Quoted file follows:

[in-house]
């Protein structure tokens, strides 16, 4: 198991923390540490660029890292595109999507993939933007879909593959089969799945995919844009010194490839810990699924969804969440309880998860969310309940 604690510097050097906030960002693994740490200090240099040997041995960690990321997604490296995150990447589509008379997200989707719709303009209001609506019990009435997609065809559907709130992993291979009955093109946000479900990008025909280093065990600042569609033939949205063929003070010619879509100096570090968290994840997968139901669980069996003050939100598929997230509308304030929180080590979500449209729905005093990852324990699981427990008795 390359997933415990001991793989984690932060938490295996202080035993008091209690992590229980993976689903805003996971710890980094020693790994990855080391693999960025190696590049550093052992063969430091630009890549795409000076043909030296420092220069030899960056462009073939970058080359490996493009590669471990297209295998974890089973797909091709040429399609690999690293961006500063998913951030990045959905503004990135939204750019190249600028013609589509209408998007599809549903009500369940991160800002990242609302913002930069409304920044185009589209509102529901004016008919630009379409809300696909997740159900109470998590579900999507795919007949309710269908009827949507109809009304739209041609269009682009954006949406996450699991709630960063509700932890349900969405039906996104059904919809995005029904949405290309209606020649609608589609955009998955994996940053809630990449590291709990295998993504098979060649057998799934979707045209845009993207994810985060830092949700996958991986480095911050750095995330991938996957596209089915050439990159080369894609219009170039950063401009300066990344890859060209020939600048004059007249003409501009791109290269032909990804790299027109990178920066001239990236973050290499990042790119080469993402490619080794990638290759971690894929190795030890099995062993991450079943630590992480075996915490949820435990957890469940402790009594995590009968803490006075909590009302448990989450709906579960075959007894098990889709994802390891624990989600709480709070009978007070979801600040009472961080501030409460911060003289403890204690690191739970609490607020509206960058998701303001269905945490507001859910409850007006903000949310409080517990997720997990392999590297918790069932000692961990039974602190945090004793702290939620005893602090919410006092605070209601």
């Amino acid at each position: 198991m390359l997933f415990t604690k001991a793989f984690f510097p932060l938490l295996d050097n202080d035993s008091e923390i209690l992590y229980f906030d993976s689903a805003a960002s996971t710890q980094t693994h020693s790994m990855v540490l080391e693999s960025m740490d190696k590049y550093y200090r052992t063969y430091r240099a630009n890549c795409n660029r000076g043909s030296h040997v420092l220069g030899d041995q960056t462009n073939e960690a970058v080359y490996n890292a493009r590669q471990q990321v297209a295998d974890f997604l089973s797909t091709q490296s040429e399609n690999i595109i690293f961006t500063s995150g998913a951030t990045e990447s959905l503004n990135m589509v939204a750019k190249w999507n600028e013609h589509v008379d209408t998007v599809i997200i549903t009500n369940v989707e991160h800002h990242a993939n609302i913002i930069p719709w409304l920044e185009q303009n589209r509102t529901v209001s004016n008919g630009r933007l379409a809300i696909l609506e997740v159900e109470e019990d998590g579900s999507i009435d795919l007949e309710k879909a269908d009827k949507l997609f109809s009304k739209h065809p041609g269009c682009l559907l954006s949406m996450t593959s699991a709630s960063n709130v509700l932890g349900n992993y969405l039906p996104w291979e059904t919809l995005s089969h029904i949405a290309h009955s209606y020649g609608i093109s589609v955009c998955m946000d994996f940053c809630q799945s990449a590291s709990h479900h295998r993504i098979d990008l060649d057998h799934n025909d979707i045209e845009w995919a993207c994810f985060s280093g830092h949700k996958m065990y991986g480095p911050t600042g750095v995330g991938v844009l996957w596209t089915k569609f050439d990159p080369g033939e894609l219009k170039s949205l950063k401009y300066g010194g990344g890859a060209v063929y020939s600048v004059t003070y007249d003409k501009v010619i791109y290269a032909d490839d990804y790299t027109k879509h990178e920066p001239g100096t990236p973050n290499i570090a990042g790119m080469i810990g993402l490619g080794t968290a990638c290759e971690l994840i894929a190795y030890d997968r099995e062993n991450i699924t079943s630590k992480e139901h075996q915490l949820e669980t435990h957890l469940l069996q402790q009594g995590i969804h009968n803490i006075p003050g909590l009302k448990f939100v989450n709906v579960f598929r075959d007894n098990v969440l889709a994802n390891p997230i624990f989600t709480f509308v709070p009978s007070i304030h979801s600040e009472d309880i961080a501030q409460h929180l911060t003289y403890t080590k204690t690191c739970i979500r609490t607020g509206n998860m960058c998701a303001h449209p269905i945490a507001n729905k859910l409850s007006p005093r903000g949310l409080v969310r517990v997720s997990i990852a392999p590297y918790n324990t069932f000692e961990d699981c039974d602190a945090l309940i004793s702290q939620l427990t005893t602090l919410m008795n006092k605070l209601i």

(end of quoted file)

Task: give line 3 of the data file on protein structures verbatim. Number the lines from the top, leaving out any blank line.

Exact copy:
């Amino acid at each position: 198991m390359l997933f415990t604690k001991a793989f984690f510097p932060l938490l295996d050097n202080d035993s008091e923390i209690l992590y229980f906030d993976s689903a805003a960002s996971t710890q980094t693994h020693s790994m990855v540490l080391e693999s960025m740490d190696k590049y550093y200090r052992t063969y430091r240099a630009n890549c795409n660029r000076g043909s030296h040997v420092l220069g030899d041995q960056t462009n073939e960690a970058v080359y490996n890292a493009r590669q471990q990321v297209a295998d974890f997604l089973s797909t091709q490296s040429e399609n690999i595109i690293f961006t500063s995150g998913a951030t990045e990447s959905l503004n990135m589509v939204a750019k190249w999507n600028e013609h589509v008379d209408t998007v599809i997200i549903t009500n369940v989707e991160h800002h990242a993939n609302i913002i930069p719709w409304l920044e185009q303009n589209r509102t529901v209001s004016n008919g630009r933007l379409a809300i696909l609506e997740v159900e109470e019990d998590g579900s999507i009435d795919l007949e309710k879909a269908d009827k949507l997609f109809s009304k739209h065809p041609g269009c682009l559907l954006s949406m996450t593959s699991a709630s960063n709130v509700l932890g349900n992993y969405l039906p996104w291979e059904t919809l995005s089969h029904i949405a290309h009955s209606y020649g609608i093109s589609v955009c998955m946000d994996f940053c809630q799945s990449a590291s709990h479900h295998r993504i098979d990008l060649d057998h799934n025909d979707i045209e845009w995919a993207c994810f985060s280093g830092h949700k996958m065990y991986g480095p911050t600042g750095v995330g991938v844009l996957w596209t089915k569609f050439d990159p080369g033939e894609l219009k170039s949205l950063k401009y300066g010194g990344g890859a060209v063929y020939s600048v004059t003070y007249d003409k501009v010619i791109y290269a032909d490839d990804y790299t027109k879509h990178e920066p001239g100096t990236p973050n290499i570090a990042g790119m080469i810990g993402l490619g080794t968290a990638c290759e971690l994840i894929a190795y030890d997968r099995e062993n991450i699924t079943s630590k992480e139901h075996q915490l949820e669980t435990h957890l469940l069996q402790q009594g995590i969804h009968n803490i006075p003050g909590l009302k448990f939100v989450n709906v579960f598929r075959d007894n098990v969440l889709a994802n390891p997230i624990f989600t709480f509308v709070p009978s007070i304030h979801s600040e009472d309880i961080a501030q409460h929180l911060t003289y403890t080590k204690t690191c739970i979500r609490t607020g509206n998860m960058c998701a303001h449209p269905i945490a507001n729905k859910l409850s007006p005093r903000g949310l409080v969310r517990v997720s997990i990852a392999p590297y918790n324990t069932f000692e961990d699981c039974d602190a945090l309940i004793s702290q939620l427990t005893t602090l919410m008795n006092k605070l209601i």